Conservation and Alternative Energy

  • Since March 2017, the Center for Biological Diversity has filed 32 lawsuits against the Trump administration to oppose actions that endanger the environment (Press Release).
  • A lawsuit on behalf of the Colorado River has been filed against the state of Colorado for violating the river’s right to flourish and evolve by polluting and draining it. Although the lawsuit faces an uphill battle, natural entities in other countries have been granted legal status (New York Times).
  • The U.S. Fish and Wildlife Service (FWS) released a recovery plan for the endangered Mexican wolf and scientists are criticizing the proposed reintroduction sites. Instead of using two U.S public land sites, the plan identifies two private land sites in Mexico to introduce new populations. Scientists are are skeptical about the population modeling FWS conducted and worry if wolves threaten landowners’ livestock, they may be shot (ScienceMag).
  • Senators Orrin Hatch and Mike Lee of Utah introduced bill S.1863, the “Native Species Protection Act”, which principally aims to strip the protections provided by the Endangered Species Act to species whose ranges do not cross State Borders (Center for Biological Diversity Press Release).
  • In January 2016, the US Fish and Wildlife Service (FWS) placed a temporary ban on international trade in salamanders to avoid introducing the deadly salamander chytrid fungus Batrachochytrium salamandrivorans to the US (FWS). Now, the fungus has been found on pet trade frogs; scientists recommend expanding the pet trade ban to include frogs (Brill Online).
  • Hawaii’s Board of Land and Natural Resources approved the construction of the Thirty Meter Telescope (TMT) on Mauna Kea. TMT will be one of the most powerful land-based telescopes in the world, and would benefit from the atmospheric conditions around Mauna Kea (ScienceMag). The proposed construction site is considered sacred ground by many native Hawaiians and has faced strong opposition. Opponents of the telescope are planning to appeal the decision to the Supreme Court (Hawaii News Now)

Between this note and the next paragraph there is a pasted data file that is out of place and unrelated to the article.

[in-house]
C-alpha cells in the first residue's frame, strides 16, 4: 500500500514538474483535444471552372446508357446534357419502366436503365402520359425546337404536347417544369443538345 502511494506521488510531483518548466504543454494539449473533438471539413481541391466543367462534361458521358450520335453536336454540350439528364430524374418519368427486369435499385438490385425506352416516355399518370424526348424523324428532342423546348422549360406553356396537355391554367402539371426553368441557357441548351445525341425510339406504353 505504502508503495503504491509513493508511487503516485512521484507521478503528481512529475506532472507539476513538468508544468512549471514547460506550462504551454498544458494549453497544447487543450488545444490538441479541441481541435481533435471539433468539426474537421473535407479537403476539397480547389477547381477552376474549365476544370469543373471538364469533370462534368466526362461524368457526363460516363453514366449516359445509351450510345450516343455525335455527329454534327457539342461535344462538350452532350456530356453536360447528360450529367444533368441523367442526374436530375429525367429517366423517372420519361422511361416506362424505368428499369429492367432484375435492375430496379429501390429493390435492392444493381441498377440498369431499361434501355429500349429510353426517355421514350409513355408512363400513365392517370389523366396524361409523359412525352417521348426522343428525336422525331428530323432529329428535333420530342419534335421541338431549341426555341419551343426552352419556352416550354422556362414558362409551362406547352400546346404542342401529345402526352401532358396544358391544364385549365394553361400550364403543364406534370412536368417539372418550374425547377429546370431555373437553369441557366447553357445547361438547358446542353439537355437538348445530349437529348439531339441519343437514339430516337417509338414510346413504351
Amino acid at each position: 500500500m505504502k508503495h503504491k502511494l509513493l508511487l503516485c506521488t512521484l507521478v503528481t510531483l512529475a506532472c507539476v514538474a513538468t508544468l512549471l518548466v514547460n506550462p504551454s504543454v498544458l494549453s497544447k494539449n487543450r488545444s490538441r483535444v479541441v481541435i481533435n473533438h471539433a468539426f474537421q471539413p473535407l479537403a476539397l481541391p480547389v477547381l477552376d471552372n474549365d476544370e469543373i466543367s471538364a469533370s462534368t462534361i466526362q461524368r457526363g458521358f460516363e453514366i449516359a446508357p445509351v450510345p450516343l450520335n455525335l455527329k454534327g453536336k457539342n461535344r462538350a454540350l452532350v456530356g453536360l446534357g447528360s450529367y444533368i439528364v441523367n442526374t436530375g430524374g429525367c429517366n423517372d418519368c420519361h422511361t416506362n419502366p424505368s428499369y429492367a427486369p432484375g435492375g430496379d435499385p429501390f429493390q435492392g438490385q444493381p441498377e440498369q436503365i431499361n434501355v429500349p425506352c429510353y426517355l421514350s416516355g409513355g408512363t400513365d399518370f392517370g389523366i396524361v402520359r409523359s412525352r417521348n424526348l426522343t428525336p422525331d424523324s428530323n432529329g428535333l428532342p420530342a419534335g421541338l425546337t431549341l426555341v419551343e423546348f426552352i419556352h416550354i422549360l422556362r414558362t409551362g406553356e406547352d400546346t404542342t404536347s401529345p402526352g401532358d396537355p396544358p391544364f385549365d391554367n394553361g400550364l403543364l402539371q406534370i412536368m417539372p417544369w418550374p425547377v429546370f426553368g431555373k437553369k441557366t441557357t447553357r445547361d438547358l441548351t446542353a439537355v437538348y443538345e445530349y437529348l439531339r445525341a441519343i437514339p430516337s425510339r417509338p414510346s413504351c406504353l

Congressional Committees

  • The House Science Committee (HCSST) held a hearing on Thursday, September 28 called “The Great American Eclipse: To Totality and Beyond.” Witnesses from NASA, NSF, and the National Solar Observatory described the scientific knowledge gained from the eclipse (HCSST Press Release).
  • Last year, a Commission on Evidence-Based Policy Making was created to study how government could use administrative records to help develop evidence-based policy for government programs without violating privacy. Four members of the commission discussed their report with lawmakers on the House Oversight and Government Reform Committee, but it was unclear whether the committee members understood the focus on the study because they asked questions that were not related to its focus (ScienceMag).

Higher Education

  • The White House announced an executive action to put at least $200 million in grant funding towards STEM and Computer Science education at the start of the 2018 fiscal year, focusing the funding on underserved groups. Tech executives support and may have influenced this new initiative because of their need to fill high-demand  technology and engineering roles (The Hill).

Federal Agencies

  • The Senate Appropriations Committee was receptive to the concerns of scientists with the Clinical and Translational Science Awards (CTSA) program that their management was shortening the length of renewed awards and funding was going to be cut.  Legislators set out requirements for the CTSA program in a report that accompanied the 2018 spending bill it’s committee approved (ScienceMag).
  • The US Navy has awarded the Applied Research Laboratories at The University of Texas at Austin (ARL:UT) more than $1 billion dollars over 10 years to conduct research on developing science and technology in areas that improve the Navy’s national security capabilities. The ARL:UT is a Department of Defense (DOD) affiliated research center (UT News).
  • The US National Parks Service is overloaded with visitors and threatened with further budget cuts on an already limited budget. They are considering the requirement of reservations to better manage park use; a decision is expected to be made in 2018 (New York Times).
  • Interior Secretary Ryan Zinke claimed that “30 percent of the crew [is] not loyal” within the interior department. He plans to change the agency’s regulatory culture with a major reorganization that will move most of Interior’s leadership outside of Washington, with the goal of speeding up the permitting process for energy extraction (Washington Post).

Public Health

  • A number of recent studies support a link between air pollution and public health issues, including death rates, diabetes, obesity, and brain health (Science News).


  • Scientists in Catalonia are caught in a debate about independence from Spain: some say autonomy would allow them to continue to develop their successful research programs while others worry it would make them ineligible for funding opportunities (ScienceMag).
  • Since the 2013 launch of bioRxiv, the practice of posting preprints has significantly increased. Many biologists remain wary, worrying other groups will steal ideas or are unconvinced that there is any real benefit gained. Proponents have seen enhanced collaboration between groups working on similar research questions and argue it can especially help early career researchers build a scholarly track record (ScienceMag).

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